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Research the regulations and laws that apply in your geographical area. State and city governments often have specific laws pertaining to taxi companies. Some puts limits on licenses and geographic restrictions on where the taxi can operate. In some large cities, license quotas may force you to buy a license from another license holder. Contact the state Department of Motor Vehicles (DMV) or appropriate local regulatory office to find out about required licenses and forms.
Protect the business from lawsuits by registering the taxi business as a corporation or limited liability company (LLC). These structure will provide protection of your personal assets. Consult with a tax adviser or attorney to determine which business structure is best. Open a business bank account to keep company finances separate from personal income.
Create a business plan. Outline how the business will advertise and market services, where it will focus its operations, and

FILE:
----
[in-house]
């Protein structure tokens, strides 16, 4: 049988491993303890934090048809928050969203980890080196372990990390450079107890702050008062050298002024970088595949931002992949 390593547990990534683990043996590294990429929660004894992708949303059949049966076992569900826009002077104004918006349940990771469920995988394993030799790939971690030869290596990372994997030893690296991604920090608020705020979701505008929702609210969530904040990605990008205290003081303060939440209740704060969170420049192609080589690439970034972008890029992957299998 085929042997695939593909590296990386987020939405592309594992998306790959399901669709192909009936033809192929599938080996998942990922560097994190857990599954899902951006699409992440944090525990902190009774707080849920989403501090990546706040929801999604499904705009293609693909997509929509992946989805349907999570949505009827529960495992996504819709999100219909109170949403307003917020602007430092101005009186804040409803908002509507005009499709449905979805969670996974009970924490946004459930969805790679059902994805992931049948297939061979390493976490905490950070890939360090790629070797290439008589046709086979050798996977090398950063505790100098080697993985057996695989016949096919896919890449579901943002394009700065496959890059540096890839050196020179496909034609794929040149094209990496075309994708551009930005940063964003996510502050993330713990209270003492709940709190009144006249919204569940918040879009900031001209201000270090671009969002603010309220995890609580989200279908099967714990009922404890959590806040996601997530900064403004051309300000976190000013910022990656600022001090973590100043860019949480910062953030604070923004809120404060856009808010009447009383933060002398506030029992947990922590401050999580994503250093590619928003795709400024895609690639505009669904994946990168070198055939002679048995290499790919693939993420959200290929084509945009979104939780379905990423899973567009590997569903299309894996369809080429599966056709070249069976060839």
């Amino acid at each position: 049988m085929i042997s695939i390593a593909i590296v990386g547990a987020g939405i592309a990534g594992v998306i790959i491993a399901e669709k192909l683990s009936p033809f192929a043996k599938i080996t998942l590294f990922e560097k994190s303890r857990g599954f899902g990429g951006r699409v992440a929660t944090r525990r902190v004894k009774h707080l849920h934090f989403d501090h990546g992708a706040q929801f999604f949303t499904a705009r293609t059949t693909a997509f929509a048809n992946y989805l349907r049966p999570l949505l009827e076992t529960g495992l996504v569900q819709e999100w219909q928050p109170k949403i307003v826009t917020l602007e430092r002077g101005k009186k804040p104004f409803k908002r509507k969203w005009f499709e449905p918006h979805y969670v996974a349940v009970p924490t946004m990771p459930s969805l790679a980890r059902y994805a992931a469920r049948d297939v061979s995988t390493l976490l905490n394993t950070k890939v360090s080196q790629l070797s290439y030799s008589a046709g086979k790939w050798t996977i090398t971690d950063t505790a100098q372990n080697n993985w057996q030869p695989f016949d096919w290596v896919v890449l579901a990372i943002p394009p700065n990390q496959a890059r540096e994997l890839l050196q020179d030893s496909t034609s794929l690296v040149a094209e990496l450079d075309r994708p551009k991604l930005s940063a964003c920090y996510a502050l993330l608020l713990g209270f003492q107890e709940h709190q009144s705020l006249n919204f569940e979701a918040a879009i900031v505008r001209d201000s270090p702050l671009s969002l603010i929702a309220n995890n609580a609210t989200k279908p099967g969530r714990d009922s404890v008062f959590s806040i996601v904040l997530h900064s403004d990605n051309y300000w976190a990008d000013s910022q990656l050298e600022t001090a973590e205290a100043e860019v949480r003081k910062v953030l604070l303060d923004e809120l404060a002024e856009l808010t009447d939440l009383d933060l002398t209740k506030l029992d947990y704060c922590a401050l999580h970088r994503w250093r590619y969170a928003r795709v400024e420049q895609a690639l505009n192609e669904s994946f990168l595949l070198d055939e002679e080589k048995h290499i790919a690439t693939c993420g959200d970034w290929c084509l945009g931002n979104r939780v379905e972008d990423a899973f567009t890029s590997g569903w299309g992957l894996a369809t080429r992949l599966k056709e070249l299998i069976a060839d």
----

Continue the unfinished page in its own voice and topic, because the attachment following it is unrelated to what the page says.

how it will be different from the competition. Plan popular routes and pickup points. Focus on the basics of customer service and safe operation. Start small, but plan to expand.
Buy or lease a vehicle that is appropriate for the taxi business. Check that vehicle is easy to maintain, safe, and spacious. Ensure that customers have ample room both for themselves and for their luggage. Mark the vehicle in a way that lets potential customers know that the vehicle is available for taxi service.
Work to promote and market the business constantly. Hand out business cards with contact information. Meet with local restaurants and hotels to negotiate preferred service agreements and customer sharing. Network with as many people as possible to raise awareness for the taxi service.
Be cautious in your hiring of drivers. Make sure they have safe driving records and no criminal histories. You must ensure they are prompt, courteous and conscientious.